METROSquash wraps up tryouts, kicks off 2016 program next week
METROSquash, a Chicago-based non-profit that uses the game of squash, combined with academics and mentoring, to help local public schools students reach their full potential held tryouts this month in advance of the program’s October 3, 2016 kick-off date.
“Potential MetroSquash students and families had the opportunity to check out the program and facility during our Open House and Tryouts,” according to the organization’ Facebook page. “During Tryouts, students and parents participated in squash, Team Building, and informational sessions.”
Founded in 2006, METROSquash began with about a dozen fifth graders, teaching them how to play squash at facilities at the University of Chicago. At the time, the university’s courts were the only ones in the area.
“We really use the game of squash as a hook to engage students academically,” METROSquash director David Kay told Illinois Business Daily earlier this year. “It’s a wonderful sport that has a great connection to education.”
In 2015, the organization opened a new, $6.5 million facility in Woodlawn. The facility boasts 21,000 square feet and eight new squash courts.
Chicago Mayor Rahm Emanuel, Congressman Bobby Rush and Alderman Willie B. Cochran all participated in the opening of the new facilities.
“METROsquash is about more than instilling a love of sport. It is about providing the skills that our children need to succeed on the court and giving them the skills they need for the future they deserve,” Mayor Emanuel said. “This project builds on our collective efforts to help our children reach their full potential and help Woodlawn reach its full potential.”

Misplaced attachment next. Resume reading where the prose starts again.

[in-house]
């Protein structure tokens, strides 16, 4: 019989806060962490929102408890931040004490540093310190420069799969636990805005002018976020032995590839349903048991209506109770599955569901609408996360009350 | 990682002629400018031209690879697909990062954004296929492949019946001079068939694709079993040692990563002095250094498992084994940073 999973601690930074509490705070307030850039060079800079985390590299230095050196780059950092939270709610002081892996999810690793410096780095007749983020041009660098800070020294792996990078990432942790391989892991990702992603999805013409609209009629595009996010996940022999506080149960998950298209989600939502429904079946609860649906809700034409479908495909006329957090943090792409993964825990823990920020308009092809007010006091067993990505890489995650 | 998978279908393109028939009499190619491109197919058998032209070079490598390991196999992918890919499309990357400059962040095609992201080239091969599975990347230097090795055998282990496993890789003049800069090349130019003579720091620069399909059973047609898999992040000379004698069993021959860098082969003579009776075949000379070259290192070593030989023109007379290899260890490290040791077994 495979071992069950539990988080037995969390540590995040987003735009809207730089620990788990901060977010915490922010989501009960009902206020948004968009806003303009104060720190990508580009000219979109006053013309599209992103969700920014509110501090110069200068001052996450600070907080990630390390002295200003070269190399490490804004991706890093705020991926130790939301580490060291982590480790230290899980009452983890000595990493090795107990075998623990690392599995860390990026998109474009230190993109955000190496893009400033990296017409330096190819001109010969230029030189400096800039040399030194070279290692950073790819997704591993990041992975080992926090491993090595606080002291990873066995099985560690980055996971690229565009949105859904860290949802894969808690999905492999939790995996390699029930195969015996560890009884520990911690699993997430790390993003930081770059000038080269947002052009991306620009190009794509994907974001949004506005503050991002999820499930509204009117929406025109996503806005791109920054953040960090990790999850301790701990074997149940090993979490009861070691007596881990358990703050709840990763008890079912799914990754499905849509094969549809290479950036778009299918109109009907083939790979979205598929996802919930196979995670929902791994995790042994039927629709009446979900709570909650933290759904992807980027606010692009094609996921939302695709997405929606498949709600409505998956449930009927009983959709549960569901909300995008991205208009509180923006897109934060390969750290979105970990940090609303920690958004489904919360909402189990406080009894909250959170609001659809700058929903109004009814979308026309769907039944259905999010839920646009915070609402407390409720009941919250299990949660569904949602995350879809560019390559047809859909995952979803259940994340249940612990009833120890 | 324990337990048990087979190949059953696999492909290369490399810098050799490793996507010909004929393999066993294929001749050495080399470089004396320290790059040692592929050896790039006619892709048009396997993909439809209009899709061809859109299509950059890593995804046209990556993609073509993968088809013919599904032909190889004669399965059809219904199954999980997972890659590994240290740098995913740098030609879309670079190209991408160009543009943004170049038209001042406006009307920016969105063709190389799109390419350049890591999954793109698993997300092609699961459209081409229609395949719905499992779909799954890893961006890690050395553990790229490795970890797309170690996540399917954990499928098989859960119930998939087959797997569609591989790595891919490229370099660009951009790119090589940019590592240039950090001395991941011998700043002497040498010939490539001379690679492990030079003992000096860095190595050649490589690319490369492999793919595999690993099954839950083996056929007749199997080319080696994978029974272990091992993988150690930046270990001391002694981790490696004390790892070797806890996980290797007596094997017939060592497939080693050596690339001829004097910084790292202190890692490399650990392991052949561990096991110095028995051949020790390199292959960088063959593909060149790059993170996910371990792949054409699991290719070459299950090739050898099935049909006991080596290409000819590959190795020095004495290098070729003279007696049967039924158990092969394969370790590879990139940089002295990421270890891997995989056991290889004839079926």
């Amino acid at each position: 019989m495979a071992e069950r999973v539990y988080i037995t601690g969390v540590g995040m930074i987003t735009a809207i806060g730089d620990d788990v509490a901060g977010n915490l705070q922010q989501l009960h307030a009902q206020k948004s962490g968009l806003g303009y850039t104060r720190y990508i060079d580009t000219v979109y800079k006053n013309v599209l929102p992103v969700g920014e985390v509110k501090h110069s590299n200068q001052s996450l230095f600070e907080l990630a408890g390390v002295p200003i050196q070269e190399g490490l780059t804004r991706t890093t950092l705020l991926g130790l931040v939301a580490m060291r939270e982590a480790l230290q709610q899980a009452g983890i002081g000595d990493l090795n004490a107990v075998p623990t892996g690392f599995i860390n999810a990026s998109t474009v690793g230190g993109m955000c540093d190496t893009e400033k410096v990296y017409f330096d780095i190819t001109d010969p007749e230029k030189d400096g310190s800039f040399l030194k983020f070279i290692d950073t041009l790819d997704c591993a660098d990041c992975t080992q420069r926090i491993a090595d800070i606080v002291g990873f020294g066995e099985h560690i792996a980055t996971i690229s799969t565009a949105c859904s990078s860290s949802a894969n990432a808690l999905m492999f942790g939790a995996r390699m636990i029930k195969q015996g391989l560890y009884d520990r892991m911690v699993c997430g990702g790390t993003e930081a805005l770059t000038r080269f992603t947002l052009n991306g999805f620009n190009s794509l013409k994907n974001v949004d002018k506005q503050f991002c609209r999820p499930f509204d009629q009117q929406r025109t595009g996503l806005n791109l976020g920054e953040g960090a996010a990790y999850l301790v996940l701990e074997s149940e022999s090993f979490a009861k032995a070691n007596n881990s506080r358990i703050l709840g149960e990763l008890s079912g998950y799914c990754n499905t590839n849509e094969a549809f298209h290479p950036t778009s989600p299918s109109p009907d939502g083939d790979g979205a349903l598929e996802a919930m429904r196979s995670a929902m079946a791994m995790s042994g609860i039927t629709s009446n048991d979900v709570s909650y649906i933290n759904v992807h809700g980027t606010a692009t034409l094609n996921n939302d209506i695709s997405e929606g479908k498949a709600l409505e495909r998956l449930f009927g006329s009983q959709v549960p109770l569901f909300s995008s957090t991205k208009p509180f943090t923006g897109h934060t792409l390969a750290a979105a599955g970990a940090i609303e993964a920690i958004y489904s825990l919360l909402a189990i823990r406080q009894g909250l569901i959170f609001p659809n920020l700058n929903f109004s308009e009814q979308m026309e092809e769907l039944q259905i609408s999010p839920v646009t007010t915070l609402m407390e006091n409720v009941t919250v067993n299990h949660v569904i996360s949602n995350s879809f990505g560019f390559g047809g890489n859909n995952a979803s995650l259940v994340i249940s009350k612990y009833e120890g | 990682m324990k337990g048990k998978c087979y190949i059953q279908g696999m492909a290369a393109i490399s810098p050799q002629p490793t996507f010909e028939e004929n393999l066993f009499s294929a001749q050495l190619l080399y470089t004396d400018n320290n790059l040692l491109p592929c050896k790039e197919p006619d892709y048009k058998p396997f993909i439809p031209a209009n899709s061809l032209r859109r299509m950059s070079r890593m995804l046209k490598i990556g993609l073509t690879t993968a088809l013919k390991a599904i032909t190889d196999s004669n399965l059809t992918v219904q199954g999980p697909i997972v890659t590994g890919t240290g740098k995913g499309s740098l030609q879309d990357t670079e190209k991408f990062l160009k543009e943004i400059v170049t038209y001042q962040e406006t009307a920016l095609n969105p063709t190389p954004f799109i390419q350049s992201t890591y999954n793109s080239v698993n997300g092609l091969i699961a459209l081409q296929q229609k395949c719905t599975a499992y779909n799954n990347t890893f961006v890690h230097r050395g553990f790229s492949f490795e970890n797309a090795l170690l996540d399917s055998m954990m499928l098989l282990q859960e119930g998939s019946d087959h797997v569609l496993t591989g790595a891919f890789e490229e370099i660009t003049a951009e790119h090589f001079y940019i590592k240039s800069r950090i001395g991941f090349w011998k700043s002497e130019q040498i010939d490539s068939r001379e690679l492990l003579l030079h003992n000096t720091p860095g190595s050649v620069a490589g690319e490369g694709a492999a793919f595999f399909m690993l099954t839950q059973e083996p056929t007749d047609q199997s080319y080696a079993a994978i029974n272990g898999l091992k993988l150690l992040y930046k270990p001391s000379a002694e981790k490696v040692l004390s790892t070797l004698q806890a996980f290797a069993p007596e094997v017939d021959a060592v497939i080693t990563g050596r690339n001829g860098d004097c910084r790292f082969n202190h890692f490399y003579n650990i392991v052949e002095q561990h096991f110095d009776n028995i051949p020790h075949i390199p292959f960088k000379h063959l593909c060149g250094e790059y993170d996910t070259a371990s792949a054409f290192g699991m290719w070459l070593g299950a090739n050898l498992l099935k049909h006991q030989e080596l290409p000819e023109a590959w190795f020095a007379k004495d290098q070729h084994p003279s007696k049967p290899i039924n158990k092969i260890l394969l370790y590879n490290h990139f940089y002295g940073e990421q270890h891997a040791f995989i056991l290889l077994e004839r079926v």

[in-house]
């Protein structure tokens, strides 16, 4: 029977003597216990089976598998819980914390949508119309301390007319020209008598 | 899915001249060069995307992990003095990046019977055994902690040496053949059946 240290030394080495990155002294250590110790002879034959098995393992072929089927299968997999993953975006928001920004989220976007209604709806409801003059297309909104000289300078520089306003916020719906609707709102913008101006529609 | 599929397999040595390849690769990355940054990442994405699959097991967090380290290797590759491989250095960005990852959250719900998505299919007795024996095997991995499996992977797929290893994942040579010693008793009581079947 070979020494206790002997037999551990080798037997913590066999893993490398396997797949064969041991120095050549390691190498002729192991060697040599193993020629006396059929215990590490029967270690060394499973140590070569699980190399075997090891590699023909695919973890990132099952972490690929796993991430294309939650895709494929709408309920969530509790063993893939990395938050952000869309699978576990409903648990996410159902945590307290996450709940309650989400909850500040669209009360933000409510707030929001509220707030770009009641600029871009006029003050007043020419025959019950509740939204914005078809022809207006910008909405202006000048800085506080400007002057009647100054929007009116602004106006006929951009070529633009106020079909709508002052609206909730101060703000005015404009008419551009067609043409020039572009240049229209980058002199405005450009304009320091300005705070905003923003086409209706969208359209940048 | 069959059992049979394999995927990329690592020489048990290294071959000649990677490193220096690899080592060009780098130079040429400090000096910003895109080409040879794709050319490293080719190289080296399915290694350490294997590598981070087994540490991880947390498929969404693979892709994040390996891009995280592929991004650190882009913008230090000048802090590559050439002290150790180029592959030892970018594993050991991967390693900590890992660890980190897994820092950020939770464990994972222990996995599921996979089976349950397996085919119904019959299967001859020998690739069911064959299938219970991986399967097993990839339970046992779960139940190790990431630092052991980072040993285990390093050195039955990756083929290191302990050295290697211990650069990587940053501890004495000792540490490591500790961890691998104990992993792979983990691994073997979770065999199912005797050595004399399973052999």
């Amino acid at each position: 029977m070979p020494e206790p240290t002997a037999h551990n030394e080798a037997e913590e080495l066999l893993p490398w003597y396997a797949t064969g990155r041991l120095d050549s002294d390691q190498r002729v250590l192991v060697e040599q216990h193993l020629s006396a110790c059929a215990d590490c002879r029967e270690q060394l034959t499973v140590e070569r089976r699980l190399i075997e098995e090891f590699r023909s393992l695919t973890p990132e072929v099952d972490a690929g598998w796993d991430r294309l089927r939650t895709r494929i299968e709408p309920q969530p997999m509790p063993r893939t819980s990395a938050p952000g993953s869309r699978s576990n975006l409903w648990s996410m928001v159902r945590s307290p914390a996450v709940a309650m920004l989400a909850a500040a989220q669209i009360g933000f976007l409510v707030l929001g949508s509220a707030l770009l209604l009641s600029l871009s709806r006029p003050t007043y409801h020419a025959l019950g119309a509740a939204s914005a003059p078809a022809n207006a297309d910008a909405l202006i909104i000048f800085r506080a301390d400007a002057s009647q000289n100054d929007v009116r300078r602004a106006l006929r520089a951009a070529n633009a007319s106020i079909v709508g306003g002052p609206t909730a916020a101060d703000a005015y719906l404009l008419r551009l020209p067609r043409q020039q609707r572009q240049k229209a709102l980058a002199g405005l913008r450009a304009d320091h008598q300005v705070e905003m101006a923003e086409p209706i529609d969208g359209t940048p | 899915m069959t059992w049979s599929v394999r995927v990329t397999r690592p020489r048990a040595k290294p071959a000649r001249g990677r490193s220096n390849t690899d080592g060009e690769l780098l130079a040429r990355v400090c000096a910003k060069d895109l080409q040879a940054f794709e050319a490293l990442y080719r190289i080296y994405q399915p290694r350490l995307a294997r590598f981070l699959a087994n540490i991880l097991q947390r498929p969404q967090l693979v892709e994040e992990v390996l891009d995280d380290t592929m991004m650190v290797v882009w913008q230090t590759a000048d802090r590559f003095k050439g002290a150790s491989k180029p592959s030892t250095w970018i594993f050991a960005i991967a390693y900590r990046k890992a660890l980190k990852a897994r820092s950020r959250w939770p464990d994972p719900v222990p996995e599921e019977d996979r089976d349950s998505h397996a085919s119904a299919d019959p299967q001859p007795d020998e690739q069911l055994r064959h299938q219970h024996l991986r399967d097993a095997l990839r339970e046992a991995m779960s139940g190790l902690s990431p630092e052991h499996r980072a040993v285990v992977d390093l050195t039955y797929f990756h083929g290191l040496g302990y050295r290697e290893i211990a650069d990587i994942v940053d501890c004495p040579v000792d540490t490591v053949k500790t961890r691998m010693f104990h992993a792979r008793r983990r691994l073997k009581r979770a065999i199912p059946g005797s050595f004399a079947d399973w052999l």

Congressman Rush agreed with the mayor.
“Our children need positive and safe outlets within the community to grow,” said Rush. “MetroSquash will offer youth within the Woodlawn community instrumental academic training to prepare them to enter their best matched high schools and to lead them to and through college.”
Having grown significantly since its initial days with a dozen students, METROSquash students now spend an average of 10 hours per week with the program after school and on weekends, split between playing or learning squash, and focusing on academics. Over the years, METROSquash players have traveled to 60 cities across six countries to participate in squash tournaments and other activities.
The expanded program and new facilities also come with increased cost — about $1.5 million per year in operating expenses.
Fortunately, local businesses, such as Dental Dreams, which recently contributed $50,000, have stepped up to support the program. Headquartered in Chicago, the dental services company specializes in serving famlies in underserved communities. Dental Dreams has 65 locations in 11 states – 18 of which are in Illinois – and more than 1,300 employees.
"It’s a very significant contribution, and we’re very fortunate to have Dental Dreams and other civic groups…(that) believe in the program and believe it takes a real investment to make a difference,” Kay said.
Since 2013, the program certainly has made a difference. One hundred percent of METROSquash students have graduated from high school, been accepted to college and enrolled in college.
The 2016 program kicks off October 3 and on Thursday, October 13th, supporters will come together in the annual “METROSquash Gala” to raise funds for the organization. The keynote speaker at this year’s gala is Maria Toorpakai Wazir, a top-ranked squash player from Waziristan, Pakistan.